“I brought her over because she wanted to see you.  Because she likes you, or at least she did.” (Pause.)  “Just because someone is gaudy and bitchen and talks like a loon, that doesn’t make her a bad person.”




“Don’t you think RoBynne’s been a good friend to me?  I’d’ve been lost at SMECK without her.”


“So you’re saying she’s never tried to get you into drugs?”




“Well, you don’t have to tell me—”


“I don’t do drugs,” Skeeter said quietly.  “I don’t need them.  The day we first met, I told you that.  Remember?  ‘I can get high—’”


“‘—on an Eskimo Pie,’ yes, but we’re talking about your bosom chum, the one who’d never steer you wrong, not even at the BoogaBloo Angel and those other so-called dance clubs.  You mean to say Our RoBynne hasn’t introduced you yet to some friend-of-a-friend with French-cut connections?”


“No, Peyton.”


“No, she wouldn’t do that, RoBynne looks out for your interests.  Refresh my memory: how many times has she told you that you drink too much?  In so many words?”


Without rebuke: “Have you ever told me that?  In so many words?”




Sunday, Monday, Tuesday.  They moved on to other matters, and Peyton found himself telling her about the APE monograph’s stagnancy, about Current’s deep-sixing his cartoons.


Very nettlesome to be drawn out like this.  Especially when you’re the one used to doing the drawing.


“I’m not exactly institutionalized—you needn’t practice your counseling on me,” he told her on Wednesday.  “And at what point did you become the listener, anyway?  I thought that was my role in this relationship.”


“Well remember, I’m a curious person—I like to burrow into things.”


Social Worker Squirrel.  He could see her writing all this down, filling out case study forms:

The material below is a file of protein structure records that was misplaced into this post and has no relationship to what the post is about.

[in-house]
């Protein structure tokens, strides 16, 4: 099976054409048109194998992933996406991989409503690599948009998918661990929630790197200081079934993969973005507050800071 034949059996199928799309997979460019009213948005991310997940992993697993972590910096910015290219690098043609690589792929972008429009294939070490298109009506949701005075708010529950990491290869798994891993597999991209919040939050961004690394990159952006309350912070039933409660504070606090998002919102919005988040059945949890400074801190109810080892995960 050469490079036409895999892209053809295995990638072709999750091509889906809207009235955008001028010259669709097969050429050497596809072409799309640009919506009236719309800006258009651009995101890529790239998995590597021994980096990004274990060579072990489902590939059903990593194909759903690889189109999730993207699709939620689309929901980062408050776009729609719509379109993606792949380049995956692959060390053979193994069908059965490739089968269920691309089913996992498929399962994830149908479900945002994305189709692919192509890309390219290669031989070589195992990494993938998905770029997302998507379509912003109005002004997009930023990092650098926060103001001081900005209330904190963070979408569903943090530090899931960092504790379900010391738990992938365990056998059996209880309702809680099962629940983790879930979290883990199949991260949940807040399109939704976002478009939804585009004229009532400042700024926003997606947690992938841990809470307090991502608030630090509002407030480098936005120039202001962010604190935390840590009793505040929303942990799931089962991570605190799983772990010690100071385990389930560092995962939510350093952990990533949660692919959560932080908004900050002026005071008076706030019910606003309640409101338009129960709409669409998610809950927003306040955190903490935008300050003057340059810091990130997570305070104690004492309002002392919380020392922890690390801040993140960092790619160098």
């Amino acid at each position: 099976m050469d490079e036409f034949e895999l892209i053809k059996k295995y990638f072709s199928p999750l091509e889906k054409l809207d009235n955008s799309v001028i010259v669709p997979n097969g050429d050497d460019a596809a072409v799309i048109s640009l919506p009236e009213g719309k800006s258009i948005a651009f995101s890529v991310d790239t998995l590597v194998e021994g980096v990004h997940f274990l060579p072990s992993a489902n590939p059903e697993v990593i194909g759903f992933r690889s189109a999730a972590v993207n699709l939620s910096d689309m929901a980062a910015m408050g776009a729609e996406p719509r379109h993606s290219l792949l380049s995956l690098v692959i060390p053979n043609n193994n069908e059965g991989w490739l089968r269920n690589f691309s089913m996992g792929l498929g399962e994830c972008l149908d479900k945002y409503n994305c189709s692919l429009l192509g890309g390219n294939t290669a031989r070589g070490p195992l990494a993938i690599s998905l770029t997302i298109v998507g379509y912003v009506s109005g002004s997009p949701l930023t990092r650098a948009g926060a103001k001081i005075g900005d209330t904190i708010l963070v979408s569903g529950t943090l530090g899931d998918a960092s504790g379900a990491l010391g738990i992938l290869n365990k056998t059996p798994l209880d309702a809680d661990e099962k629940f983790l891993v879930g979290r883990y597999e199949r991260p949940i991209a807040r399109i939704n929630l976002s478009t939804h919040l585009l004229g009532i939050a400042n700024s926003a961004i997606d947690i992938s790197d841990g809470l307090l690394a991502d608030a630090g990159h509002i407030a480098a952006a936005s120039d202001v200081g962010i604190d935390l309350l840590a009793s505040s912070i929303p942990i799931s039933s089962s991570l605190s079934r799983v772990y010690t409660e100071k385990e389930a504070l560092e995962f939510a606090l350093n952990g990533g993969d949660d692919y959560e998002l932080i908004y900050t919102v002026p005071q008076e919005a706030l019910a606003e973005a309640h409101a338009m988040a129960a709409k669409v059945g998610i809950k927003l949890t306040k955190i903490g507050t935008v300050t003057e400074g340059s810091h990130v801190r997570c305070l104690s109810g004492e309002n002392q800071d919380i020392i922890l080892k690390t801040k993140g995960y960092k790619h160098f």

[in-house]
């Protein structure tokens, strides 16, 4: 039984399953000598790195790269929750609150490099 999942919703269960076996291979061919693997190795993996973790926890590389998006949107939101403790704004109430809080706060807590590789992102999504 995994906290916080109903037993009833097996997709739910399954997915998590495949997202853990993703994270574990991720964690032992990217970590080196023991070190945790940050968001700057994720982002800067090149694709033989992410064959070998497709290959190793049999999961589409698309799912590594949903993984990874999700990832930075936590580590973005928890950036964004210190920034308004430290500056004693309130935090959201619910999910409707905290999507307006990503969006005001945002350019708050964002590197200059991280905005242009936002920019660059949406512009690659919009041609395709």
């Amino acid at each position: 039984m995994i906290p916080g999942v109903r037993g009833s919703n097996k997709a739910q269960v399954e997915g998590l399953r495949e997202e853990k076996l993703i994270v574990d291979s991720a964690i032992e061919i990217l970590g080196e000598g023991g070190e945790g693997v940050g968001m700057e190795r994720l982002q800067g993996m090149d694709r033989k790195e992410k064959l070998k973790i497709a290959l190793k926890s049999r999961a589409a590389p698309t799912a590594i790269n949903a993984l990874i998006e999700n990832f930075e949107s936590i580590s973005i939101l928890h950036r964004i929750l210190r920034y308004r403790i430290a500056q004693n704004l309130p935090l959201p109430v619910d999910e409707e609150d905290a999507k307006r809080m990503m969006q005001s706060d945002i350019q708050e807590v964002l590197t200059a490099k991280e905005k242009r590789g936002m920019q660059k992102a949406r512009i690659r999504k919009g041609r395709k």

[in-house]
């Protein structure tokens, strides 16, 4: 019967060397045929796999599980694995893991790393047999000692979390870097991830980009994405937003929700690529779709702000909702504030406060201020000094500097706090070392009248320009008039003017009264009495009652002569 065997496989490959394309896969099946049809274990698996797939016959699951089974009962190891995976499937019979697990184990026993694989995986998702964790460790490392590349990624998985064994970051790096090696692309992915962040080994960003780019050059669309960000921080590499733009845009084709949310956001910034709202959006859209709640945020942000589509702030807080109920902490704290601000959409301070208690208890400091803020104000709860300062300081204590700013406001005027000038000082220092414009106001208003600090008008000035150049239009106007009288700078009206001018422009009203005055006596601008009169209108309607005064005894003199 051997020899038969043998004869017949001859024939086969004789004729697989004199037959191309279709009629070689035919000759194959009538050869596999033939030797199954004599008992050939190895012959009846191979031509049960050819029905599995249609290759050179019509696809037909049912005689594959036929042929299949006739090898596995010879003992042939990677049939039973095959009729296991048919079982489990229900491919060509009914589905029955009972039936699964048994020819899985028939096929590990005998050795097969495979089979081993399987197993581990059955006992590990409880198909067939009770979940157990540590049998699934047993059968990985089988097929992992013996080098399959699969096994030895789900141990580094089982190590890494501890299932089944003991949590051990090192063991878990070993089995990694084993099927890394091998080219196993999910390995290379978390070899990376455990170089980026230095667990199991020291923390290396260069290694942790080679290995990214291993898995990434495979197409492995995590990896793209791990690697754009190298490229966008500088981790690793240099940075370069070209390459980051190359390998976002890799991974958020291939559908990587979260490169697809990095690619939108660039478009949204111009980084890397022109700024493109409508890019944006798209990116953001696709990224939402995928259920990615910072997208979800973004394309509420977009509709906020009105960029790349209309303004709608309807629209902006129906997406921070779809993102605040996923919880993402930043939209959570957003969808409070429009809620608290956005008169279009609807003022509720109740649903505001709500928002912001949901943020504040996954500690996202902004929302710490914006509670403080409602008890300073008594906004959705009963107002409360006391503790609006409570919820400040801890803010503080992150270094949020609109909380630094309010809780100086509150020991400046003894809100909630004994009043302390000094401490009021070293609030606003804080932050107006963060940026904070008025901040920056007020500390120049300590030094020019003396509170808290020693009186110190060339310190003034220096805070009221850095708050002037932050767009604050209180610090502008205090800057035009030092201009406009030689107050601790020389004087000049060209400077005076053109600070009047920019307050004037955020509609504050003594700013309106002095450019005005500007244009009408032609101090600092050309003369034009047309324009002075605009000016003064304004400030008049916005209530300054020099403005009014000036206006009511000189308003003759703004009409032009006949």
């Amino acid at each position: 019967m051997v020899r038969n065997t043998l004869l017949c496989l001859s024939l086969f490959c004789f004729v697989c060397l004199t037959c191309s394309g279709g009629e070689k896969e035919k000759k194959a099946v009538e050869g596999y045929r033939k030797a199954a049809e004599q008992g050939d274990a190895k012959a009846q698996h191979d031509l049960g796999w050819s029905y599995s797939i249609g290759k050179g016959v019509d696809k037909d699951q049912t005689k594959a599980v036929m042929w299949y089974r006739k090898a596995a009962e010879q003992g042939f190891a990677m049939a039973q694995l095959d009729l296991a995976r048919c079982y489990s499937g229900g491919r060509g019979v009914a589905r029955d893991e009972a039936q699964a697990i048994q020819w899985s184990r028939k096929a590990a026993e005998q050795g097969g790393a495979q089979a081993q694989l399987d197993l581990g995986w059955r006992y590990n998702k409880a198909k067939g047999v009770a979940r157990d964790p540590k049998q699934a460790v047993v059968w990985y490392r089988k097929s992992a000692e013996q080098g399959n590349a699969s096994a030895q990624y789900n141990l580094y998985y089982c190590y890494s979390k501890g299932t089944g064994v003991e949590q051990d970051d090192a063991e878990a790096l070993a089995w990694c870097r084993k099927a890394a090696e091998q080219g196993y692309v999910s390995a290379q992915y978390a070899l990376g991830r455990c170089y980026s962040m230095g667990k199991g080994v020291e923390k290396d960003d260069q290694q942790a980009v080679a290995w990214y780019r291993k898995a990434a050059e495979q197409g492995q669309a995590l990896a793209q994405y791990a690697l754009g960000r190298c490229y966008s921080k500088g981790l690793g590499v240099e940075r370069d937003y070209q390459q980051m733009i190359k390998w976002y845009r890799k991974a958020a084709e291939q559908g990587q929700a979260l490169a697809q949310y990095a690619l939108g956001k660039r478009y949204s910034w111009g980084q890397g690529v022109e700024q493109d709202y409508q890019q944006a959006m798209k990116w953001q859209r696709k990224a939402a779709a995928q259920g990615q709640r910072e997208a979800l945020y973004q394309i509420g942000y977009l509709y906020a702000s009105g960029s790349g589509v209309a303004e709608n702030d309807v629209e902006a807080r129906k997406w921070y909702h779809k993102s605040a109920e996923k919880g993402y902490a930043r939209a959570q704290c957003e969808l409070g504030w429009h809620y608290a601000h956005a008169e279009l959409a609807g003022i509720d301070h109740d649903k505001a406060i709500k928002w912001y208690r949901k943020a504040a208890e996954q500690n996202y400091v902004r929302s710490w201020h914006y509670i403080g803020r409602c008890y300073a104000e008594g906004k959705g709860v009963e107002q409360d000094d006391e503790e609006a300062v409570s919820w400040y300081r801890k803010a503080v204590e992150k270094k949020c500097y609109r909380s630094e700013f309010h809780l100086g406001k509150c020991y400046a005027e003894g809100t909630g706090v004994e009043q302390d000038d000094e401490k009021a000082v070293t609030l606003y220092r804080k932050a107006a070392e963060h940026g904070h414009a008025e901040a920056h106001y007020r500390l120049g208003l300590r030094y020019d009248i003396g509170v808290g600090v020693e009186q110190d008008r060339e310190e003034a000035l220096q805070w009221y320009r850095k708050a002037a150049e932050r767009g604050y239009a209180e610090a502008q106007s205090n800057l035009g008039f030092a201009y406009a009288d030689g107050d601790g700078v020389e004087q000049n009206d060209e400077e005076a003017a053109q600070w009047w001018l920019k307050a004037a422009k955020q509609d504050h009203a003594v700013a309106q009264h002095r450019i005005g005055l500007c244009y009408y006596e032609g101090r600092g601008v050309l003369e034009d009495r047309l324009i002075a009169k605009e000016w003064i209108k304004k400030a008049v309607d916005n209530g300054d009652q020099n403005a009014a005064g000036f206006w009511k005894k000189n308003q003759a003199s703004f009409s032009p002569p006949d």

Patient is secret, self-contained, and solitary as an oyster.  Edges his way along the crowded paths of life.  Being rich enough, he has no right to be dismal or reason to be morose.  Assessment: Classic anal-retentive maladjusted degenerate who declines further intervention.

He gave Skeeter the gist of this, that grating note in his voice again; and when she made the fatal mistake of saying “I’m just trying to be supportive,” he slammed down the phone with a great CRASH.


Refusing to answer it the rest of that night or all the next day.   Instructing Tim the lummoxy intern to take While You Were Out messages for him, to which he didn’t respond.  Friday he worked late at the Old Library, preparing next week’s finals; and that night at home, no calls came.


Bit of a pang, cutting her off like that.


But there was a dust-off-your-hands afterglow, too—as you might feel after finally cleaning out the garage or attic or bungalow, pitching a lot of sentimental minutiae.


He would simply have to put Skeeter Kitefly out of his mind; and towards that end on Friday night he drank a large Pink Gin that sent him straight off to sleep.


And dreams of fire extinguishers.


Hardly necessary what with your lighting already-lit matches that promptly go out, one! two! three! sweep ‘em away, shadowboxing, shadowsealing sarcophagi, a Campbell’s Soup Kid imploring you to extricate her before it’s too late, you can hear her pounding away inside the can except it’s more like a bottle, a belljar, an X-ray or saranwrap—and there she is in all her oblivion, stifling, smothering, coming up for the third upheaval, clinging to the surface before you thrust her back under, extinguishing her candleflame once and for all, mmm-mmm-mmm NOT good—


—on which note Peyton awoke, face crammed into his pillow.


This was it, he realized, The End: he had done what he’d dreaded doing almost from the start.  With one crashing hangup he had snuffed out the past four months—no, the past four-and-twenty years of Skeeter Kitefly’s hard, hard life.  And a horrible cold wind swept through him at that moment, blowing back the covers, hauling him out of bed to run around flipping on every light in every room.


The phone did not ring that weekend.


Nor could he bring himself to pick up the receiver and dial.


Some, in his place, might have been able; Peyton could only feel the lack, the loss, the wrenching sense of desolation.  Isolation.  Distortion.


Traces of her presence whichever way he turned: in the commandeered closet, the taken-over chest of drawers, the medicine cabinet crammed with nature’s necessities, the handfinished hardwood goldleaf picture frame.  Have to pack it all up, ship it off to Wheeville, all the sights and sounds and scents of her.


He went up to the miniloft to wash down a couple of yellow pills first, but didn’t.  Decided to sit down at the drawing table, get some sort of grip on what he’d have to do instead.


                                                                                               Sat. Dec.17th